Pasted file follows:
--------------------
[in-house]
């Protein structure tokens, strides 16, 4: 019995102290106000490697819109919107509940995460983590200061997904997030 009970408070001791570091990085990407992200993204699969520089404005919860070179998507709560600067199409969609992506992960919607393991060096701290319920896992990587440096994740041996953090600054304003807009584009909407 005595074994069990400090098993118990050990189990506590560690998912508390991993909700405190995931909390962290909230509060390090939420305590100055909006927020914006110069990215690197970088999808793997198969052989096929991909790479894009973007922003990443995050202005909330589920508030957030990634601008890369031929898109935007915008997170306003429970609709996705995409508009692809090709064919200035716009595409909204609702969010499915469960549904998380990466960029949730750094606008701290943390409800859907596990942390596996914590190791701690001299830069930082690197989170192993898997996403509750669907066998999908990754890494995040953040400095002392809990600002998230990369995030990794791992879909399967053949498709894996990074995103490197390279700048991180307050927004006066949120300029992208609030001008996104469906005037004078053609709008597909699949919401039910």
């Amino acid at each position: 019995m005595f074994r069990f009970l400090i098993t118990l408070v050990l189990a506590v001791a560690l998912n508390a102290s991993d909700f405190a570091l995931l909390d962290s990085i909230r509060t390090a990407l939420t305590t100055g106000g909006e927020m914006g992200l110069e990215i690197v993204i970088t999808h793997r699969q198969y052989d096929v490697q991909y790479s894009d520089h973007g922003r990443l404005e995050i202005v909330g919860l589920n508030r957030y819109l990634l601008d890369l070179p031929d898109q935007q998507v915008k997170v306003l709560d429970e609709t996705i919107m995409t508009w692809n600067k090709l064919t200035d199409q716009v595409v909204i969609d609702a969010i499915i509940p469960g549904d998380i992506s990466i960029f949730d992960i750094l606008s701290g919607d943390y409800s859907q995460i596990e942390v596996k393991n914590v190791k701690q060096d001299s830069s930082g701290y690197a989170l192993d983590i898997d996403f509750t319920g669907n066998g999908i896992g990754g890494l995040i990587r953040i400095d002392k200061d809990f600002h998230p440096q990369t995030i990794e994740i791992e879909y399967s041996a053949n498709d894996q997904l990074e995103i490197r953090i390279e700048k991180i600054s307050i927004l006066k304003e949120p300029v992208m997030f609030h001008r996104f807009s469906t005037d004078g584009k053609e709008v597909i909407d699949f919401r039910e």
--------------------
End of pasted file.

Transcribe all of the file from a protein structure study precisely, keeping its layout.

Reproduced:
[in-house]
């Protein structure tokens, strides 16, 4: 019995102290106000490697819109919107509940995460983590200061997904997030 009970408070001791570091990085990407992200993204699969520089404005919860070179998507709560600067199409969609992506992960919607393991060096701290319920896992990587440096994740041996953090600054304003807009584009909407 005595074994069990400090098993118990050990189990506590560690998912508390991993909700405190995931909390962290909230509060390090939420305590100055909006927020914006110069990215690197970088999808793997198969052989096929991909790479894009973007922003990443995050202005909330589920508030957030990634601008890369031929898109935007915008997170306003429970609709996705995409508009692809090709064919200035716009595409909204609702969010499915469960549904998380990466960029949730750094606008701290943390409800859907596990942390596996914590190791701690001299830069930082690197989170192993898997996403509750669907066998999908990754890494995040953040400095002392809990600002998230990369995030990794791992879909399967053949498709894996990074995103490197390279700048991180307050927004006066949120300029992208609030001008996104469906005037004078053609709008597909699949919401039910």
């Amino acid at each position: 019995m005595f074994r069990f009970l400090i098993t118990l408070v050990l189990a506590v001791a560690l998912n508390a102290s991993d909700f405190a570091l995931l909390d962290s990085i909230r509060t390090a990407l939420t305590t100055g106000g909006e927020m914006g992200l110069e990215i690197v993204i970088t999808h793997r699969q198969y052989d096929v490697q991909y790479s894009d520089h973007g922003r990443l404005e995050i202005v909330g919860l589920n508030r957030y819109l990634l601008d890369l070179p031929d898109q935007q998507v915008k997170v306003l709560d429970e609709t996705i919107m995409t508009w692809n600067k090709l064919t200035d199409q716009v595409v909204i969609d609702a969010i499915i509940p469960g549904d998380i992506s990466i960029f949730d992960i750094l606008s701290g919607d943390y409800s859907q995460i596990e942390v596996k393991n914590v190791k701690q060096d001299s830069s930082g701290y690197a989170l192993d983590i898997d996403f509750t319920g669907n066998g999908i896992g990754g890494l995040i990587r953040i400095d002392k200061d809990f600002h998230p440096q990369t995030i990794e994740i791992e879909y399967s041996a053949n498709d894996q997904l990074e995103i490197r953090i390279e700048k991180i600054s307050i927004l006066k304003e949120p300029v992208m997030f609030h001008r996104f807009s469906t005037d004078g584009k053609e709008v597909i909407d699949f919401r039910e």